For a long time there has been an Industrial Heritage Support Officer based at the Ironbridge Gorge Museum in Telford.  There have been various post holders each of which we - and other industrial historians in London - have begged to come and speak to us about what support they can offer.  Sadly it has appeared that they find it impossible to come south of Wolverhampton for reasons we are unable to understand. 

BUT we now learn there is a wonderful new post holder - Joanna - and she is helpful and friendly.  We have already raised with her the issue of the gasholder and Enderby House, and we understand she is going to meet with the Lea Valley Heritage people - so there is hope yet.

This is just to say that I am happy to pass issues on to her from Greenwich if people contact me.


The April GIHS meeting featured the remarkable Ian Bull talking about the Royal Arsenal and the Yantlet (the Yantlet is a Creek on the Isle of Sheppey).  
Here is a version of some of what he said - reported to us thanks to Peter Luck.  

Guns were tested.

At the beginning of the Great War the navy was deeply concerned that its hit-rate was poor despite the quality of the equipment they had. They needed to improve their gunnery and the testing of long-range guns at Foulness was inadequate for the longest range guns. Taking the land at Yantlet and the marsh adjoining enabled firing across the mouth of the Thames over the shipping and up the length of the Foulness foreshore.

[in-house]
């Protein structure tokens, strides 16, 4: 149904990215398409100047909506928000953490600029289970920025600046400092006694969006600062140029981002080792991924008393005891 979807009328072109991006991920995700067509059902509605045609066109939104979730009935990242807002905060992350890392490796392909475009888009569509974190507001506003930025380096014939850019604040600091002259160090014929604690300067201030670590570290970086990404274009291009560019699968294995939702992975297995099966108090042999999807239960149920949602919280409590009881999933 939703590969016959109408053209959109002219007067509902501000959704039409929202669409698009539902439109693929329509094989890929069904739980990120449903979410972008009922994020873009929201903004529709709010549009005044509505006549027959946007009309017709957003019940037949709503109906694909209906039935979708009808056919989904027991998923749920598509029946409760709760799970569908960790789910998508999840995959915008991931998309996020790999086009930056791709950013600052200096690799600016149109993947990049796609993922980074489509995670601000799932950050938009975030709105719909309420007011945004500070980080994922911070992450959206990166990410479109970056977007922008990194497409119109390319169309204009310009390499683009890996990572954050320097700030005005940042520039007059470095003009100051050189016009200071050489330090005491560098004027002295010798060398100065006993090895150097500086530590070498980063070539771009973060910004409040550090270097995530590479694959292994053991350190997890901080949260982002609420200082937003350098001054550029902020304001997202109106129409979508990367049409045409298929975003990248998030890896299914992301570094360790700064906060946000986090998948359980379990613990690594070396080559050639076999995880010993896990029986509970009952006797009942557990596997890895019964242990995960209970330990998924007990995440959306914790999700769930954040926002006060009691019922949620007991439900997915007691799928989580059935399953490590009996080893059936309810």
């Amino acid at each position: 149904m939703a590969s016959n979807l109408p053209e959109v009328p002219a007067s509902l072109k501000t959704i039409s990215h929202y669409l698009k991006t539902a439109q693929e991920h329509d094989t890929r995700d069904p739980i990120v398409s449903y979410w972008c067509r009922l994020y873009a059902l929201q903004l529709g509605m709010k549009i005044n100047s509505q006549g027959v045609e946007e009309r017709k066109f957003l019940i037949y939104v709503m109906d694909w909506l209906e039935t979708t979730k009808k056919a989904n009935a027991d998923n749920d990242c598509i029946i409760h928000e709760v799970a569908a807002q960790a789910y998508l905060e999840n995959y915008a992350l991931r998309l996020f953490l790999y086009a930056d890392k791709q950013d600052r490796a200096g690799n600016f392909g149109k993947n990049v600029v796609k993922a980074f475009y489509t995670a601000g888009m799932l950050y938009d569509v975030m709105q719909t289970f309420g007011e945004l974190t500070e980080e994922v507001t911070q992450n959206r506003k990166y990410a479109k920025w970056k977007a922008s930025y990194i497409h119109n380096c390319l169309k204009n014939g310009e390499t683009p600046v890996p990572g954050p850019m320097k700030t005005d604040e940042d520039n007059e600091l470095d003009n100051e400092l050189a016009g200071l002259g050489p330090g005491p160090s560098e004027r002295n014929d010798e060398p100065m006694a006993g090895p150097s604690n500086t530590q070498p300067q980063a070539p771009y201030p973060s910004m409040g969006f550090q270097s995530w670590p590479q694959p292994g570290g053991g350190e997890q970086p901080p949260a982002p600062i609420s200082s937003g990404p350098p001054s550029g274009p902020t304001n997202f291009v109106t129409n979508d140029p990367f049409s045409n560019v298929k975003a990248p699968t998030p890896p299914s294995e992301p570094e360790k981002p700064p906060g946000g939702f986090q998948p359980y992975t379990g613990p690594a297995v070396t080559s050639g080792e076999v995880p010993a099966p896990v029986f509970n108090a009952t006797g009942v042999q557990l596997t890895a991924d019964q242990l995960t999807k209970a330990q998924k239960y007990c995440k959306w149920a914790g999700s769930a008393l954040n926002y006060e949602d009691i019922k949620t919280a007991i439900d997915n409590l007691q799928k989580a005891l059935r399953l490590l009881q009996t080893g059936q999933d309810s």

A dock was built and survives (more or less - and is visible from the other side of the creek). It was able to receive the heaviest guns made at Woolwich and it connected directly with a firing platform. a second firing position was a short distance away and the two had a rail connection which also connected to the Grain branch line. Forward of the firing platform were four tall masts which held suspended panels, aligned so that the shell would pass through them and the time differential between its passage through first one then the other would indicate its speed. The shell, on landing on the Foulness foreshore could be retrieved at low tide and examined for further useful info.

The development of rocketry and the guided missile in WW2 meant that the very heavy naval gun was no longer a viable weapon and the need for testing sych guns ended. The site became redundant and the masts were demolished and the railway taken up. Little remains of the second firing site but the dock is still there and so are several of the associated buildings, re-purposed. The navy has used the site for demolition of unexploded ordnance recovered from the Thames estuary as well as such as terrorist bombs etc etc. It is now wholly unused but still held by the MoD who do not wish to part with it. Access is possible only with MoD permission.